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Published on Tuesday, January 8, 2013

Fire breaks out on Boeing Dreamliner

A fire has broken out on a Japan Airlines Dreamliner 787 in the latest mechanical problem for Boeing's new aircraft.

A battery found in the underbelly of the plane overheated and caught fire while parked at Logan International airport, Boston, filling the cabin with heavy smoke.

Passengers has just left the plane 15 minutes before the blaze broke out following a flight from Toyko.

It is the latest problem for Dreamliner after production delays and other technical problems.

"Smoke was initially discovered by maintenance staff in the rear end of the cabin, and confirmed by another maintenance staff who also detected smoke outside the aircraft," Carol Anderson a spokeswoman for Japan Airlines said told the BBC.

Boeing spokesman Marc Birtel said, 'We are aware of the event and are working with our customer.'

The National Transportation Safety board is sending an investigator to look into the fire.

The 787 relies heavily on electrical power to drive onboard systems that in other jet models are run by air pressure generated by the engines.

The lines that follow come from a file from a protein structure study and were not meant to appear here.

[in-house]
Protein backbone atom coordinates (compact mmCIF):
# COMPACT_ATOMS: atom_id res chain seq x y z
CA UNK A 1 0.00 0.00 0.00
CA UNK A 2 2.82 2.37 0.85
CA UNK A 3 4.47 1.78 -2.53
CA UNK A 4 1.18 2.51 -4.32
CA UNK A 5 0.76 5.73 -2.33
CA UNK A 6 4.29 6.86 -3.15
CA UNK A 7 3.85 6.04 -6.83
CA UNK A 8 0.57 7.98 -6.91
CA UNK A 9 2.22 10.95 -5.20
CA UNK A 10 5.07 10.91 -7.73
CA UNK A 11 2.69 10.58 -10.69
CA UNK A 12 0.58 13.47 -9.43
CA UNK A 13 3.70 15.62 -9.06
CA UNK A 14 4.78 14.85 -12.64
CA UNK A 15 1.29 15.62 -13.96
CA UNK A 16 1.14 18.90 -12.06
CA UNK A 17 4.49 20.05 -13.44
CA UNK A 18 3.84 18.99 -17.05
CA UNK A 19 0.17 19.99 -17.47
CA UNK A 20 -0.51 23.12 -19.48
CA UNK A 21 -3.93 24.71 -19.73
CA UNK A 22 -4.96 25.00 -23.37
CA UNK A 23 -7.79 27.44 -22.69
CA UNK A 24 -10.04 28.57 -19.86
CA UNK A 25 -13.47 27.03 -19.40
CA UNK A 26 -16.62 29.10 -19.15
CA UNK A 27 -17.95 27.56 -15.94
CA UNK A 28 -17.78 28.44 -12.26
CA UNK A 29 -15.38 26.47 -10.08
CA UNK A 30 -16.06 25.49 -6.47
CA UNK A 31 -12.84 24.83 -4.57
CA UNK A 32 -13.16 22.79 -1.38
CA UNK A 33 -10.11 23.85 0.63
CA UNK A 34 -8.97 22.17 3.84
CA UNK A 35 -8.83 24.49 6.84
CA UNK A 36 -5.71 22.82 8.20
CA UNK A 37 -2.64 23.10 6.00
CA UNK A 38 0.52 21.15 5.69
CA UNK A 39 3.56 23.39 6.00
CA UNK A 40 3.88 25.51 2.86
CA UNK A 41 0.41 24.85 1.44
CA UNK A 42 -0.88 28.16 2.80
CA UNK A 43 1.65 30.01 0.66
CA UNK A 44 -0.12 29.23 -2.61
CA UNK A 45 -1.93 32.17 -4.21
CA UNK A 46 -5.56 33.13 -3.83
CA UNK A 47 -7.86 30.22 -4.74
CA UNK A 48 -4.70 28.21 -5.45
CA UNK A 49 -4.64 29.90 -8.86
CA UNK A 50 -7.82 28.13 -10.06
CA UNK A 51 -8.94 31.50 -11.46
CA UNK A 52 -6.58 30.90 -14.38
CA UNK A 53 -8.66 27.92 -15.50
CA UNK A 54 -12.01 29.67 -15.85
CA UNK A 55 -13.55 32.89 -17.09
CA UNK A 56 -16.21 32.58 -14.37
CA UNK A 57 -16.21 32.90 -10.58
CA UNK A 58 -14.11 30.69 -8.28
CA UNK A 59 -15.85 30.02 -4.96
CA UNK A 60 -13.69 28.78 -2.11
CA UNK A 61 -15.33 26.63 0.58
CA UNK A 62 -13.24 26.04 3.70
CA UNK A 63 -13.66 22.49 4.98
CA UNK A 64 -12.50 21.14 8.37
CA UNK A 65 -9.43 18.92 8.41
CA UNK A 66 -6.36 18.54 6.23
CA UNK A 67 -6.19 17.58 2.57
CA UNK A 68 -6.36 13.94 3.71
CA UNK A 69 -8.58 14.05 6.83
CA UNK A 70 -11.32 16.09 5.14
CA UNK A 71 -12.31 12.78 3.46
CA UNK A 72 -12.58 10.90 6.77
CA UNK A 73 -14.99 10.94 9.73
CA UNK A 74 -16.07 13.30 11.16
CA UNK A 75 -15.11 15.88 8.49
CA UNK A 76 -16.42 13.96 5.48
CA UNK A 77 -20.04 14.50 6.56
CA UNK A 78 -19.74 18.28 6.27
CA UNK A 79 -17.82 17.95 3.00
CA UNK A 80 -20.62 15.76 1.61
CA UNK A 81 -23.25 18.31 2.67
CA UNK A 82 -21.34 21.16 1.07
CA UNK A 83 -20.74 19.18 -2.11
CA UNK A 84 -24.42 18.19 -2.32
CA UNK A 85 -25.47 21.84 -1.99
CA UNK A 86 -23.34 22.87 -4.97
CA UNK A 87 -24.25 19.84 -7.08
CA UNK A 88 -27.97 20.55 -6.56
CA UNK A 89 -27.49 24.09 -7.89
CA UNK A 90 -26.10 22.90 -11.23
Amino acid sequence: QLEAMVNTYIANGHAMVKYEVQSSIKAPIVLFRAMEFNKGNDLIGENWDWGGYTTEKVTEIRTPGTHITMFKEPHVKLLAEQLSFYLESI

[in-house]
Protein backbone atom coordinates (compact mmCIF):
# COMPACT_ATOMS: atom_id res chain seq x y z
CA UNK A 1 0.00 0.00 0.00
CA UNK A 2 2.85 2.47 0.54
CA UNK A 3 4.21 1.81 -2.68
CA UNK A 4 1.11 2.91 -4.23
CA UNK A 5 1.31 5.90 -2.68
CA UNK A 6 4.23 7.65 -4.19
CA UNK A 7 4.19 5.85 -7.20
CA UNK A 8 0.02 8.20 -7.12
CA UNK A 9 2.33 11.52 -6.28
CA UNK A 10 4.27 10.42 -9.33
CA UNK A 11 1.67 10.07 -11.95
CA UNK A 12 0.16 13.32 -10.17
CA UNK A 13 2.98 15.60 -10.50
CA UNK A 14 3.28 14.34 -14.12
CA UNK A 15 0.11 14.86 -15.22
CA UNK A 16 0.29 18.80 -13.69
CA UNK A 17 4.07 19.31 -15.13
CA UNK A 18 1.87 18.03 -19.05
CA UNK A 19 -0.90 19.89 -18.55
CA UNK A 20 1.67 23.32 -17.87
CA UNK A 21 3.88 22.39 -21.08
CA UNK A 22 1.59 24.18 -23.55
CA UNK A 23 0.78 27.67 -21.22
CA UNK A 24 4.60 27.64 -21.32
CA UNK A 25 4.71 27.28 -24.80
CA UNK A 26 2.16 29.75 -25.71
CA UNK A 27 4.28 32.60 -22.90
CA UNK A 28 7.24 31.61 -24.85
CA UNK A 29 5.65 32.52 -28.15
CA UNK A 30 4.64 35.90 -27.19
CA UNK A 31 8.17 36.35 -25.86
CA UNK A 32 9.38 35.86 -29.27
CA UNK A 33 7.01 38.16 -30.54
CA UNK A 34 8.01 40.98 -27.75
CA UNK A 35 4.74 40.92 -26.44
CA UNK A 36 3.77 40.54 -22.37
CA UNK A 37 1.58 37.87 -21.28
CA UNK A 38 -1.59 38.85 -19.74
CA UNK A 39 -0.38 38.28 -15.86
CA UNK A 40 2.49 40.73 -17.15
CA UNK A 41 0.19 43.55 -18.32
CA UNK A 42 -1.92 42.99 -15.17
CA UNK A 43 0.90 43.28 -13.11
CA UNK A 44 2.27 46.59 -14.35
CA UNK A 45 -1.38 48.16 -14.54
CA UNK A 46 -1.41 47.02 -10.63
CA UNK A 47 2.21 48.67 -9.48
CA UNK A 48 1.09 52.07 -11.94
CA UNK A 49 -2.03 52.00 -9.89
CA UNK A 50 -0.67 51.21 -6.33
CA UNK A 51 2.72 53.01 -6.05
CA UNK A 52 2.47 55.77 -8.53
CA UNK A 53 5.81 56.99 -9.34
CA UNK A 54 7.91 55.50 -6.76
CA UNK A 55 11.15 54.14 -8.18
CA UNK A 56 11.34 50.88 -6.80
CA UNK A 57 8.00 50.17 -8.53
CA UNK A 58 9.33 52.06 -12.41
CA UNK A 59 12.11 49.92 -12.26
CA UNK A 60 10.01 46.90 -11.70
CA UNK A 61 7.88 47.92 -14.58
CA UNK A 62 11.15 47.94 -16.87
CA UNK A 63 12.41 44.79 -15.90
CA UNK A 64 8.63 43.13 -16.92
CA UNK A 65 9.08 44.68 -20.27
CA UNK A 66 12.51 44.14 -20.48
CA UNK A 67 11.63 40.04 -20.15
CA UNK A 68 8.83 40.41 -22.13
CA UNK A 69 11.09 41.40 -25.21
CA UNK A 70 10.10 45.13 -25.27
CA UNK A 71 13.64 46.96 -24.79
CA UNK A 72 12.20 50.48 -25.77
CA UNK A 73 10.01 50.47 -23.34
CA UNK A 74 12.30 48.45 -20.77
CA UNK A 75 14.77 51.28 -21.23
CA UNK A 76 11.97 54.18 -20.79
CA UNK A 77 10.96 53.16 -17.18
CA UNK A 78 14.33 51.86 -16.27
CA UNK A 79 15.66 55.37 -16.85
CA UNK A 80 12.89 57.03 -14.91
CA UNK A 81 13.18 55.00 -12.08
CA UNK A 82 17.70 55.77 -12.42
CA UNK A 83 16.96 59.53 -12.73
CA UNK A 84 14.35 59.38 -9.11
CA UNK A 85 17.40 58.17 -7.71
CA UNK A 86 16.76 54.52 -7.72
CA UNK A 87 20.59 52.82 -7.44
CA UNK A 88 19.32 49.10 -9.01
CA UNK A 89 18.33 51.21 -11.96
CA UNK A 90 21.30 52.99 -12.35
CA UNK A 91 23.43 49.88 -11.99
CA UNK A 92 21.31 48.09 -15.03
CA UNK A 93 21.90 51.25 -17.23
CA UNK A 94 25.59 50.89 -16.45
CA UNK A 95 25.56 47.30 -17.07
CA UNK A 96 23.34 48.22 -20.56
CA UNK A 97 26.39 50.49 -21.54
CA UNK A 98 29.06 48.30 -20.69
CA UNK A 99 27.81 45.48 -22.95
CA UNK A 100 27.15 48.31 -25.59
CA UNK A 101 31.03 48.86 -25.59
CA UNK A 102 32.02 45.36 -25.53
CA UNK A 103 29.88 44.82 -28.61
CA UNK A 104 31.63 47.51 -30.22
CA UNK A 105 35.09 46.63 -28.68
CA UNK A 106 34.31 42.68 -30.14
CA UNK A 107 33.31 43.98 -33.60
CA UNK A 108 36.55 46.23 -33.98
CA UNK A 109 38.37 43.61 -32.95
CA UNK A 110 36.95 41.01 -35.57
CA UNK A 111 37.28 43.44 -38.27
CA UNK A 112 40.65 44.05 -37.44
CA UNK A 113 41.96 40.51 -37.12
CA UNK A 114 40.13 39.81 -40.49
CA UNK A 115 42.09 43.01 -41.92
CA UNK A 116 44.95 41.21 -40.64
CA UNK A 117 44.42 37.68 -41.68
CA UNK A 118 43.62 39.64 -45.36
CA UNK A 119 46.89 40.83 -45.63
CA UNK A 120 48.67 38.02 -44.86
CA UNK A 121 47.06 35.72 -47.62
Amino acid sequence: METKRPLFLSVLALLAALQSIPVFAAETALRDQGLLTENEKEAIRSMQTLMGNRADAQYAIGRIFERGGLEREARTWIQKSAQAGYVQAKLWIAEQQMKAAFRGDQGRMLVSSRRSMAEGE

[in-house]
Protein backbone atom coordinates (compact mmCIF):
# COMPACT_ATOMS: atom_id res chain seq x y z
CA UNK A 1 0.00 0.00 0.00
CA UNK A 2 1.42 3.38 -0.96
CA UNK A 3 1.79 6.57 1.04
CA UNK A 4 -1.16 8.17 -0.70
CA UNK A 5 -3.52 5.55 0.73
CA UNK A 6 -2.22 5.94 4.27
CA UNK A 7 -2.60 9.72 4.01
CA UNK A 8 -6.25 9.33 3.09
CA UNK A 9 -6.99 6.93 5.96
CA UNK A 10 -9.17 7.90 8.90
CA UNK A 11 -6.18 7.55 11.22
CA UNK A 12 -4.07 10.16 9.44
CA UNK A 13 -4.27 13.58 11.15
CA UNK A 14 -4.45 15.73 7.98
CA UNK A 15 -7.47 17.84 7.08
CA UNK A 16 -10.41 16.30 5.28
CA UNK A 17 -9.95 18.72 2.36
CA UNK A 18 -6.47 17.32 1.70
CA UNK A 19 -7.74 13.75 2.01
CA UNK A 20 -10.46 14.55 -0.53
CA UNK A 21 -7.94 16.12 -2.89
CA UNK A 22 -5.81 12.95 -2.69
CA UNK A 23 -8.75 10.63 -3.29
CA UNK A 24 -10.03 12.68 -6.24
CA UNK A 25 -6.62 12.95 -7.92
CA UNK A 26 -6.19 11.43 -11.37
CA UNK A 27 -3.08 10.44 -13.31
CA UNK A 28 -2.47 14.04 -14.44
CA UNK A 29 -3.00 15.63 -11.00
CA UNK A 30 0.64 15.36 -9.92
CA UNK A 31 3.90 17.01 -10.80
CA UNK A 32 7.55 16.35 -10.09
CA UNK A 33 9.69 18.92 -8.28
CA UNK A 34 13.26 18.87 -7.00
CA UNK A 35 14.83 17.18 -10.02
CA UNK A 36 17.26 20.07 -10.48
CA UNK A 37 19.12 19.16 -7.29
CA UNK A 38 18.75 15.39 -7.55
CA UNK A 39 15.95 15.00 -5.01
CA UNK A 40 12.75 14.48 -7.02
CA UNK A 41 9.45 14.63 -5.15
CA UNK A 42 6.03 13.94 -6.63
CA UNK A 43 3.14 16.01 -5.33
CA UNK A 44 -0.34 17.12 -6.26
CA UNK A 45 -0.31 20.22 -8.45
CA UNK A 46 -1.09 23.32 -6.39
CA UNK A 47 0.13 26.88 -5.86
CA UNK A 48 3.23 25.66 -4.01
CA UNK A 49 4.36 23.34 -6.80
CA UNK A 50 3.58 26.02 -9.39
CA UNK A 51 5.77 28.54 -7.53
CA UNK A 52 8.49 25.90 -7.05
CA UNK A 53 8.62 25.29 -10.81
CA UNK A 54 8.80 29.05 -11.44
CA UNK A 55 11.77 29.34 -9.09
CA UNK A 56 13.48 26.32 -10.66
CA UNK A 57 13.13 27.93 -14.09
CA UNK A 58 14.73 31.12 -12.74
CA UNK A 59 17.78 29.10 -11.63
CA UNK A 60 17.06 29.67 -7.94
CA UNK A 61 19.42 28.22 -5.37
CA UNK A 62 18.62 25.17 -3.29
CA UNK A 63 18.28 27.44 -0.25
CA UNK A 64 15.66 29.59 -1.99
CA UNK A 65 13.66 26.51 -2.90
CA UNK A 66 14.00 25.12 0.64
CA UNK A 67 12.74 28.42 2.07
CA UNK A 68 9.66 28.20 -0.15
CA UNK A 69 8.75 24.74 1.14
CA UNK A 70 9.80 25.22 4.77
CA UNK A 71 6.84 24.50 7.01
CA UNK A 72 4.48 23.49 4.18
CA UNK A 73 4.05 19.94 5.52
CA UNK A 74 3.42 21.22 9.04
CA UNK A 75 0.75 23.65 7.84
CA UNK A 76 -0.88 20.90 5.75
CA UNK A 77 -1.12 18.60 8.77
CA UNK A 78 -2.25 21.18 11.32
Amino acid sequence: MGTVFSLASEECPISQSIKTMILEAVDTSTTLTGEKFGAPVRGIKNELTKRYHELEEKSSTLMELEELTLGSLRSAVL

There were three other mechanical hiccups with Dreamliners in December.

A United Airlines flight from Houston to Newark, New Jersey, made an emergency landing after it appeared that one of its power generators failed on December 4.

Qatar Airways said it had grounded one of its three 787 jets because of the same problem United had experienced on December 13.

United said that a second 787 in its fleet had developed electrical issues on December 17.

There are currently 13 Dreamliners in service.

Boeing CEO Jim McNerney said in a television interview that these problems were "normal squawks" that happen whenever new planes are put into service, see previous story.

In 2007 before its introduction, Dan Rather reported that analysts (including an engineer who had been fired by Boeing) said the Dreamliner's carbon fiber frame was likely to emit poisonous fumes "when ignited," a claim Boeing officials refuted.

--TravelMole UK with Gretchen Kelly, TravelMole US

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